My theory of gardening is that we're all amateurs. As soon as we meet one challenge, a new one comes along requiring a different set of skills and knowldege. My last garden was small, flat, full of sun and the reflected heat off the adjacent blacktop driveway. So it is entirely fitting that this garden is half an acre with ups, downs and mostly shade. Deep, filtered, half-day, dry, damp — I've got shade. The sunniest spot in the garden is reserved for the pond so we can grow water lilies.
In more than a dozen years of shade gardening, here's what I've learned:
* SHADE AND FLOWERS ARE NOT MUTUALLY EXCLUSIVE: My house is 50-years-old with silver and sugar maples, Arborvitae, Austrian pines, spruces and honey locusts of the same age on the property. All have flowers blooming beneath them.
This Chinese ginger (Saruma henryi) is on the north side of the house, under an ancient crabapple and at the edge of a row of big, old yews. Blooms for weeks, along with Geraniums, Hellebores, Lily-of-the-valley (with striped leaves) and toad lilies.
The front garden (above and below) has swaths of Geranium macrorrhizum so dense that no weeds invade the area. It includes the magenta species as well as pale pink 'Bevan's Variety' and almost white 'Ingwersen's Variety'. The deeper the shade, the more sporadic the flowers, however. These are at the front edge of the maple canopy. Also pictured are Hostas, a Spirea bush and Ladies Mantle (Alchemilla mollis).
* MID-SIZE TREES AND SHRUBS CAN GROW IN THE SHADE BENEATH THE BIG GUYS: That bit of information started us adding woodys to the garden at a steady rate from the beginning. We stopped counting at 200. Among our favorites are Pagoda Dogwoods (Cornus alternifolia), including this yellow-leaved variety called 'Golden Shadows.' It grows in a bed of sweet woodruff under a pair of spruce trees and gets some afternoon light.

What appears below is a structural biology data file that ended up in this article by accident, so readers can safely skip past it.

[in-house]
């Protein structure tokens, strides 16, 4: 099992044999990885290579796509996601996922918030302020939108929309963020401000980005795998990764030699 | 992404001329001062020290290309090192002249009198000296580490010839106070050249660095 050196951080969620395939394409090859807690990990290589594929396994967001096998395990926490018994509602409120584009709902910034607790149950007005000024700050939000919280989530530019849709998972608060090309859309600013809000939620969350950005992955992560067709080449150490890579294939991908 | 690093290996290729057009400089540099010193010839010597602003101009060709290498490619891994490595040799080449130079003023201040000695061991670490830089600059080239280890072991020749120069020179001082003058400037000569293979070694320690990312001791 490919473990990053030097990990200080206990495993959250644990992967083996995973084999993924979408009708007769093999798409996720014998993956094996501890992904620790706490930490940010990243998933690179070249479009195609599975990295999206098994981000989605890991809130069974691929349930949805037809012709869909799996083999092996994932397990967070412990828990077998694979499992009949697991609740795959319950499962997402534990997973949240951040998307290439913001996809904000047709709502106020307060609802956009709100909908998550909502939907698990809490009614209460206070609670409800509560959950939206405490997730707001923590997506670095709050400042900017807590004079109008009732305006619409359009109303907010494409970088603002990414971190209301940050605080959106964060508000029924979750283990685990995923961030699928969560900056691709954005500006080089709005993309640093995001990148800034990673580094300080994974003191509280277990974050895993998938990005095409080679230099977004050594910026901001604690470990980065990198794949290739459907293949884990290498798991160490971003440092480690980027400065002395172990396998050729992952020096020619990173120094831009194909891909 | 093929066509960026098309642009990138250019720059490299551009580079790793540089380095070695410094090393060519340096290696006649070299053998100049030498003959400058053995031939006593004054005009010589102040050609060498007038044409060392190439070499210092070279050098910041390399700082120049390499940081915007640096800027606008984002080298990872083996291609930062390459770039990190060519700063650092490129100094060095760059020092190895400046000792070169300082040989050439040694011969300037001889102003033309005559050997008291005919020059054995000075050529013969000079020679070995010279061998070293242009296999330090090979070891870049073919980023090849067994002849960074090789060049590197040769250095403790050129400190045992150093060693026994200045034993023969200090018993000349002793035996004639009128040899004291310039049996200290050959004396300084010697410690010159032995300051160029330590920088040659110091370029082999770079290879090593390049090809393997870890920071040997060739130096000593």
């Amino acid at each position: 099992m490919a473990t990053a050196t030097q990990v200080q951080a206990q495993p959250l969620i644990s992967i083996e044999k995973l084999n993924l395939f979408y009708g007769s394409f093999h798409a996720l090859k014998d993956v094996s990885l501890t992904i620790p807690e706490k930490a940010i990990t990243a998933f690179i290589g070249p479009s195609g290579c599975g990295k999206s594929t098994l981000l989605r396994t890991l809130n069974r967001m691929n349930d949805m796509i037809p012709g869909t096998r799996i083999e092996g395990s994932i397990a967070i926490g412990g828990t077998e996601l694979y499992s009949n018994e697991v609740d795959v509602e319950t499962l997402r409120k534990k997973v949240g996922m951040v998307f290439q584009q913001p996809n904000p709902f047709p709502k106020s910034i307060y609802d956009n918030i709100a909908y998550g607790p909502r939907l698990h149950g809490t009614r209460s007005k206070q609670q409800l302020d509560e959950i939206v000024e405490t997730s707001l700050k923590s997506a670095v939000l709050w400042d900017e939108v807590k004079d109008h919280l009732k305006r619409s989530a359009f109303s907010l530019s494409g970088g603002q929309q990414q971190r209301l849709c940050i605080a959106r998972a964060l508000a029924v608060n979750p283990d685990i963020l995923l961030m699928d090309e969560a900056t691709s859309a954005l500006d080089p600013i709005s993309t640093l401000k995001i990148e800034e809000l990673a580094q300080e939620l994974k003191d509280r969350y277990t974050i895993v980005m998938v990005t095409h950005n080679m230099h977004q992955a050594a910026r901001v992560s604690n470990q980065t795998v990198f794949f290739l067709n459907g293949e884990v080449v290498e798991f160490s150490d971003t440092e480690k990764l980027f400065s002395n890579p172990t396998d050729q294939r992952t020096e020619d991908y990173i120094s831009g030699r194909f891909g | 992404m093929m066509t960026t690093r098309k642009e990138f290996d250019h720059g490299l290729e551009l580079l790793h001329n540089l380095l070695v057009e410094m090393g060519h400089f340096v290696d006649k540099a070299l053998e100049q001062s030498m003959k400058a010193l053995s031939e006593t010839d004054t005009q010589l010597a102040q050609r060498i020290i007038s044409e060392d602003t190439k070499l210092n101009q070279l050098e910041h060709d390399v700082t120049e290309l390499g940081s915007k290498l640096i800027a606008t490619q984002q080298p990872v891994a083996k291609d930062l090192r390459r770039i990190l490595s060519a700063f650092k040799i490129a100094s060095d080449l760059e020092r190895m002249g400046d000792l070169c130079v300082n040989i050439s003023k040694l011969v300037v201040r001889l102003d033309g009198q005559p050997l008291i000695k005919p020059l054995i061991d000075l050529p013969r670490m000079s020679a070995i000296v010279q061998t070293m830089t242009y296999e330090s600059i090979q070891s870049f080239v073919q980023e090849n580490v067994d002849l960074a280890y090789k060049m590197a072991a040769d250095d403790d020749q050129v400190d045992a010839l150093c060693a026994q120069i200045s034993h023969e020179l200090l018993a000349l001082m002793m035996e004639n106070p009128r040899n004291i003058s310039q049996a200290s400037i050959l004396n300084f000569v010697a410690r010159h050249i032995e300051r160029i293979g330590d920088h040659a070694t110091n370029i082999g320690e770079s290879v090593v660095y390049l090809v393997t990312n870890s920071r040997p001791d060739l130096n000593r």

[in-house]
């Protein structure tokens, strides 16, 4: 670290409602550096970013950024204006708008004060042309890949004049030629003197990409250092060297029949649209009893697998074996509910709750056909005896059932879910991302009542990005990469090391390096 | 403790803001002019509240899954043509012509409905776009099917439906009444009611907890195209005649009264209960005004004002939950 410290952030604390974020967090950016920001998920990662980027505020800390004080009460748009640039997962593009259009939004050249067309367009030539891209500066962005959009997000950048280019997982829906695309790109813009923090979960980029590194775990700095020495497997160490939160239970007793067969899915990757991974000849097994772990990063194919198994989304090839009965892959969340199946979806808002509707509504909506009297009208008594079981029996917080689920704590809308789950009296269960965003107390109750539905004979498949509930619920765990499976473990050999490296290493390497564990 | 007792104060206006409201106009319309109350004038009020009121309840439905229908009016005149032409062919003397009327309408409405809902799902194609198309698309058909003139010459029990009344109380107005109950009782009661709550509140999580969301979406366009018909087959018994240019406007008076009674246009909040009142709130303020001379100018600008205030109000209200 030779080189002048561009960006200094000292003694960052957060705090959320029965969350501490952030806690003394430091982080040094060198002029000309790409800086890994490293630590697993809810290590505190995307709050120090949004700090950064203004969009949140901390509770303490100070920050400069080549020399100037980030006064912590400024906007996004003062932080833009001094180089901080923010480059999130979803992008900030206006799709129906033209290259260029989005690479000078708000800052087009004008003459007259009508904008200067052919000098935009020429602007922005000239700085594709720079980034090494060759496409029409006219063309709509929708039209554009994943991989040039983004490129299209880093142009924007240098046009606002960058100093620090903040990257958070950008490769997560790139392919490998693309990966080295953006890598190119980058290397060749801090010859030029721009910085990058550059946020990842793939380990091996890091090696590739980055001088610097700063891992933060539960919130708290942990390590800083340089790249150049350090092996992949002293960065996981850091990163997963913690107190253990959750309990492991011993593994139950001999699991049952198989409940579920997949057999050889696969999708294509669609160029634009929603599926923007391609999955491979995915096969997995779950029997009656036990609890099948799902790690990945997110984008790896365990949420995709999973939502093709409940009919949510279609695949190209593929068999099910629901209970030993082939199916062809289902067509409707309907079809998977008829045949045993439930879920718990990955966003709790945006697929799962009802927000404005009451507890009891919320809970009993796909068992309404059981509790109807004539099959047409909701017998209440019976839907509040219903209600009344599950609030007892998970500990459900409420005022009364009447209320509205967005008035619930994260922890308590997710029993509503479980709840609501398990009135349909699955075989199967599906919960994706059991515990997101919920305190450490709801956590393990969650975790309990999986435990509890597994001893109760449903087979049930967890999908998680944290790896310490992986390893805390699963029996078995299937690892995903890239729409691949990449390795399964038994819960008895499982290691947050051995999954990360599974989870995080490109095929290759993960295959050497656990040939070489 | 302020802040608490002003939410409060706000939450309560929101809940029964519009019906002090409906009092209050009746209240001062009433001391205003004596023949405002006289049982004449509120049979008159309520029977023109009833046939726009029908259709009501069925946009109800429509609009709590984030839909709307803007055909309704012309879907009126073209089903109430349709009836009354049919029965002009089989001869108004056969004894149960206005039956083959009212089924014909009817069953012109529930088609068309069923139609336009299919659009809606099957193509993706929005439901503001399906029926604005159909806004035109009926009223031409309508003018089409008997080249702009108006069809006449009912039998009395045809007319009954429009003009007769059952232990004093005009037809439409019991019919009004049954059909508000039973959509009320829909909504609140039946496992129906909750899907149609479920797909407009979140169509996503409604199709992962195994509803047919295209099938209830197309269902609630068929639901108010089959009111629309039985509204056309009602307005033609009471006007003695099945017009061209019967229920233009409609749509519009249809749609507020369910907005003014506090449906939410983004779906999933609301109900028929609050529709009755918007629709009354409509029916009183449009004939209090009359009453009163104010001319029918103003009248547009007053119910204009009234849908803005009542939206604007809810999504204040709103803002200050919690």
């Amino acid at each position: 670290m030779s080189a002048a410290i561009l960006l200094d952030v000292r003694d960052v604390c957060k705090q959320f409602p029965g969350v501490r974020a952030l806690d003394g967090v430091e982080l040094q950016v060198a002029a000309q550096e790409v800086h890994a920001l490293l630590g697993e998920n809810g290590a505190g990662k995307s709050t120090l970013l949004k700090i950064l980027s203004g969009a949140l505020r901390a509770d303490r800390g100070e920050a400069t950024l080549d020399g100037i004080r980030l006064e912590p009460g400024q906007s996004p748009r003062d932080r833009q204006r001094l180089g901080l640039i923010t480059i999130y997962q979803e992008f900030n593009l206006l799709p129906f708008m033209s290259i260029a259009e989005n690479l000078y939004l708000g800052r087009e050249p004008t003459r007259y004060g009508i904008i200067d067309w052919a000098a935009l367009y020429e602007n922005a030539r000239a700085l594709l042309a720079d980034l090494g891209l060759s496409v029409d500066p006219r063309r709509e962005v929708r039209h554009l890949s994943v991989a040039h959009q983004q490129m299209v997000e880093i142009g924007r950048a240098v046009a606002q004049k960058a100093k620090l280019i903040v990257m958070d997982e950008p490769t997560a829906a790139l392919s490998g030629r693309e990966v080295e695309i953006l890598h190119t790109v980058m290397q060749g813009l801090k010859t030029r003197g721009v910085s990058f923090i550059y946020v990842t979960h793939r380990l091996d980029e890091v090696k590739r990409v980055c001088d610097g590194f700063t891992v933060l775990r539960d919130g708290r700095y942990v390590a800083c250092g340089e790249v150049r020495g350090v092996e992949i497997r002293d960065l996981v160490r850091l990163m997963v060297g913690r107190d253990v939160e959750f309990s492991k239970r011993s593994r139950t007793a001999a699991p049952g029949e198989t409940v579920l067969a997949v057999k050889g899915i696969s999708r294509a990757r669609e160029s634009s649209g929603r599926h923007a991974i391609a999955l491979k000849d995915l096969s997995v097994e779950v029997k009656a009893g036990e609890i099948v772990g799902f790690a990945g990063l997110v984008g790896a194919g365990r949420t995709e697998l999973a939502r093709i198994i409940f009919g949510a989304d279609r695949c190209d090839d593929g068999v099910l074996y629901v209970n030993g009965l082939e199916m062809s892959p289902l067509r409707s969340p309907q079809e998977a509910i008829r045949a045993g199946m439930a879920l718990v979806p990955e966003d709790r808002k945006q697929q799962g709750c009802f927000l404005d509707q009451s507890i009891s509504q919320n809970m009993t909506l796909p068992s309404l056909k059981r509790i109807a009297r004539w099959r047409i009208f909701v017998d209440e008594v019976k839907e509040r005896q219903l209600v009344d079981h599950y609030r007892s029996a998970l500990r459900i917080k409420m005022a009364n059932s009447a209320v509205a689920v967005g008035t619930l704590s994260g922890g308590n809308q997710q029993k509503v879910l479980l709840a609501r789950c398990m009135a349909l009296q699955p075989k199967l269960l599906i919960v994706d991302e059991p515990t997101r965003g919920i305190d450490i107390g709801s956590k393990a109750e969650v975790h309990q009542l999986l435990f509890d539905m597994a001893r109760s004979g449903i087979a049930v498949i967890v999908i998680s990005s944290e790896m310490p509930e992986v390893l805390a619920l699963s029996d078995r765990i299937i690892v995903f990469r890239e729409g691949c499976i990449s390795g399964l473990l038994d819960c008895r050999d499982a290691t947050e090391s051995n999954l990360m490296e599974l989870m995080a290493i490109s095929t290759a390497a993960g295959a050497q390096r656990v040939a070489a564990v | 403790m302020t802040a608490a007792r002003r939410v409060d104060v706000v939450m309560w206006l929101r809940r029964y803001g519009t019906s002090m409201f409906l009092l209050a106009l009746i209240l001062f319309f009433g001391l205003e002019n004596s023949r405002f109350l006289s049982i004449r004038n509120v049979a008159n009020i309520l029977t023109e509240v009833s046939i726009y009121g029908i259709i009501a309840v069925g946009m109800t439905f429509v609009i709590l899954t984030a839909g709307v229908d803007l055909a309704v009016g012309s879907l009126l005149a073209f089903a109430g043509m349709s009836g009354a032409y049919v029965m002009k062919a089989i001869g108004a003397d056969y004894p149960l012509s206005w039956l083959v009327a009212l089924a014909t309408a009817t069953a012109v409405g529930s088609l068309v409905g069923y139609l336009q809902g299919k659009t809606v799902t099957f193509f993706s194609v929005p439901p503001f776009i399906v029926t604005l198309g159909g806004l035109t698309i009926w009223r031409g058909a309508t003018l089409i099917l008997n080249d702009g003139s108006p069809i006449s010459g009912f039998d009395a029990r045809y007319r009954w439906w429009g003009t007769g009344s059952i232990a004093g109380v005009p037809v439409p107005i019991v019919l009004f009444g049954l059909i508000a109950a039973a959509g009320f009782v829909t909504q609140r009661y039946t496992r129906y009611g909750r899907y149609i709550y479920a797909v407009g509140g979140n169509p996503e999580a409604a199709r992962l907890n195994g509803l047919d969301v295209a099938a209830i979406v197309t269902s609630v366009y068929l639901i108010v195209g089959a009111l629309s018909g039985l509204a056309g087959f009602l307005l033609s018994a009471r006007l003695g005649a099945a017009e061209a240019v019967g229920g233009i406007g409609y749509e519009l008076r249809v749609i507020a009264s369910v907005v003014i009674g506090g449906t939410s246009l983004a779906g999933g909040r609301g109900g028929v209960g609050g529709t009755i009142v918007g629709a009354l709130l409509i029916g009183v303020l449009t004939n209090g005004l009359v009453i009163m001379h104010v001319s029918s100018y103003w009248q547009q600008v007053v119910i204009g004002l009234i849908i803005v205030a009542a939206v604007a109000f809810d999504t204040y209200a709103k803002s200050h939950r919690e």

* SHADE PLANTS CAN TAKE MORE SUN THAN YOU MIGHT EXPECT: They're never happy with hot, afternoon sun but can manage even that if they have adequate moisture. This Hosta 'Spritzer' lost its shade cover when the cherry tree that gave it some respite from the sun gave up the ghost last year. In the late afternoon, when it gets a dose of western sun, it does tend to wilt. But it's looking good a couple of hours later and I'm just letting it get acclimated to this new condition. Typically, yellow and bright green Hostas can take more sun than blue varieties.
As for the primrose, it's doing fine. So, it too will stay in place until it sends me a message suggesting that it can't cope with conditions.
FERNS ARE FABULOUS SHADE PLANTS: And the same one can often do well in a multitude of locations and situations. The fern below — Fishbone fern (Linearis Ploydactila) — is planted in areas with dry and moist shade, with little sun and with a strong dose of afternoon sun. All the plants are doing fine.
The same is true of Japanese painted fern; it can be happy in lots of locations. However, its coloration can change depending on light and moisture as these two photos (below) demonstrate. These two ferns grow across from each, separated by a path about a foot wide. The ferns on the side that gets a bit of sun are more yellow green, while silver predominates on the shadier plants.
Other ferns in this family seem less adaptable; 'Wildwood Twist,' for example, has been slow to increase in its rather dry spot.
* FLOWERS ARE FLEETING: Ultimately, it's the combinations of leaf shape, color and texture that create a successful shade garden. The two pictures below are of a small area at the top of the stream in my garden. The planting includes a Rodgersia henrici (pinnata), June Bride Heuchera (Heuchera sanguinea 'June Bride'), Heuchera 'Silver Veil,' and Japanese forest grass (Hakonechloa macra 'Aureola').
To see how other gardeners cope with shade, check out "Made for the Shade," the May Garden Bloggers Design Workshop on Gardening Gone Wild.